Universal Treaty Law
What will international law look like in another generation? Extrapolating from current trends can be dangerous . . . but let’s give it a try. One trend that’s well under way is the creation of universal international law. In his famous 1993 article by that name, Jonathan Charney argued that global problems require the creation of international norms that bind every state. He looked to custom as shaped by multilateral forums as the way to establish those norms, and rejected treaties as the means to the end primarily because “states’ adherence to treaties rarely approaches universal participation.”
Nearly fifteen years later, though, it seems increasingly likely that many treaties will achieve universal participation, or come very close. In a world with fewer than 200 nations, any treaty with 150 or more parties is well on its way to universality. The major treaties in human rights, humanitarian law, environmental law, the law of the sea, trade, disarmament, and diplomatic relations are all above that mark, and all are still adding parties. Some, like the Montreal Protocol (191 parties), the Convention on the Rights of the Child (193), and the Geneva Conventions (194), have virtually universal participation now.
This development will have (and is already beginning to have) some interesting consequences. To achieve universality, treaties may increasingly include carrots and sticks that make it more difficult for hold-outs to hold out, and procedures that allow their regimes to evolve by adopting amendments or interpretations that bind all parties even if they receive less than universal support. (The Montreal Protocol is a model in both respects.) Article 31(3)(c) of the Vienna Convention on the Law of Treaties will become more important as a method to resolve potential conflicts between treaties.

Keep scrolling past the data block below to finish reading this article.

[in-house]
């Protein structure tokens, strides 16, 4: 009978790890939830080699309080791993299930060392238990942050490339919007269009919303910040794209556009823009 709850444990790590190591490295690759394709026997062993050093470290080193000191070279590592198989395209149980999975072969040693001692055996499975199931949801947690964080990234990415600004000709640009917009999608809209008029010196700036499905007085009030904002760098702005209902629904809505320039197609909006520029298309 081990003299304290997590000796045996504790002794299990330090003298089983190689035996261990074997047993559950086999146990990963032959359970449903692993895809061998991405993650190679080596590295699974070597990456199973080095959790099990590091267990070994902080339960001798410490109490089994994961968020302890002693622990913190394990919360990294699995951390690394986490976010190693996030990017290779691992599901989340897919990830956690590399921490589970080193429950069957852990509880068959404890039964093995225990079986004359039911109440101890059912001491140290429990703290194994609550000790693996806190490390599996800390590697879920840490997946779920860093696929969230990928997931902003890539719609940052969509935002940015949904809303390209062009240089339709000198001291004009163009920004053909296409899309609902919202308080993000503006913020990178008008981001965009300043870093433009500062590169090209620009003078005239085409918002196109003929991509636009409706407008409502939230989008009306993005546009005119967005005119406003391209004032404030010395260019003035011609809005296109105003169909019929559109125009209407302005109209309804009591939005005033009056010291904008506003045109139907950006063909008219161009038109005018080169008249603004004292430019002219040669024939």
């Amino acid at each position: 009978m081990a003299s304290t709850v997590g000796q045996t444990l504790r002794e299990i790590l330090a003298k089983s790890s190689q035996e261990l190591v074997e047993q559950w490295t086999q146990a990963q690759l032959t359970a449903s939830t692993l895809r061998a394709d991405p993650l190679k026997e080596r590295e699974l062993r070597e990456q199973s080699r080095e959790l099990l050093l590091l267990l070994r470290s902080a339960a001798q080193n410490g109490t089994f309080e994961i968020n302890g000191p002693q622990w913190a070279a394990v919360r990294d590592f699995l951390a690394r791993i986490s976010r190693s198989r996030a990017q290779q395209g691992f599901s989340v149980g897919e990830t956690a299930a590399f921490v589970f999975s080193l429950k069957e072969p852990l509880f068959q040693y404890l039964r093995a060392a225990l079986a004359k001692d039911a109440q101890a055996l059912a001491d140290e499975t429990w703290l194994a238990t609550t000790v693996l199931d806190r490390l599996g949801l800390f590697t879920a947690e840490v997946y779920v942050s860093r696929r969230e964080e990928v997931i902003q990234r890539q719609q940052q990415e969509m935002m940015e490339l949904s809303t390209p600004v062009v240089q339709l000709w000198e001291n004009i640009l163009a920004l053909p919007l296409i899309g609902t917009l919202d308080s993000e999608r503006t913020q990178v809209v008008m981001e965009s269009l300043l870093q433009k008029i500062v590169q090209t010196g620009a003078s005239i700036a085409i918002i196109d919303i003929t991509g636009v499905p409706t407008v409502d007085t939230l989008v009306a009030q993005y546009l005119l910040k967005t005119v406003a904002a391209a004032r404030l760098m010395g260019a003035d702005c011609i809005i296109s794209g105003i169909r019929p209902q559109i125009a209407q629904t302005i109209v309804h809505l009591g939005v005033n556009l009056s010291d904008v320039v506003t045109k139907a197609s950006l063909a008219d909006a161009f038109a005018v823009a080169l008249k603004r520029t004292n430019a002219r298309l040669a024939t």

But I think the biggest change will be (and, again, may already be beginning) with respect to customary international law. CIL has been a useful way to bind states when there’s no treaty or the treaty has less than universal membership, but after every country in the world belongs to UNCLOS, what becomes of the customary law of the sea? When every country belongs to the Geneva Conventions, what becomes of the CIL norms they reflect? In a world with virtually no obstacles to negotiation of treaties, why should customary international law persist after the remaining areas of customary law are codified? What does it do that treaty law can’t, in a world in which treaties are the favored way of making law? One might argue that CIL will still be necessary to develop new norms, especially in response to challenges that require short-term solutions, but how has CIL proved better at that than treaties? When countries can agree on how to address a problem, they can act quite quickly through treaties. (The 2001 Stockholm Convention on persistent organic pollutants, for example, already has 150 parties.) When they can’t, how can CIL help?
In a world of universal treaty law, I expect that customary law may eventually be subsumed into subsequent practice under Article 31(3)(b) of the Vienna Convention – that is, custom will become relevant not as a basis for new norms, but as a way to shape shared understandings of existing ones. International law professors will of course be sorry to see CIL go, since we often think of it as our baby, but even babies have to grow up and leave home someday – and this baby isn’t really ours anyway.
This is the last post in my two-week stint. I want to thank the OJ team for the opportunity to visit, and say that the experience has led me to appreciate even more the quality (and quantity!) of their regular contributions.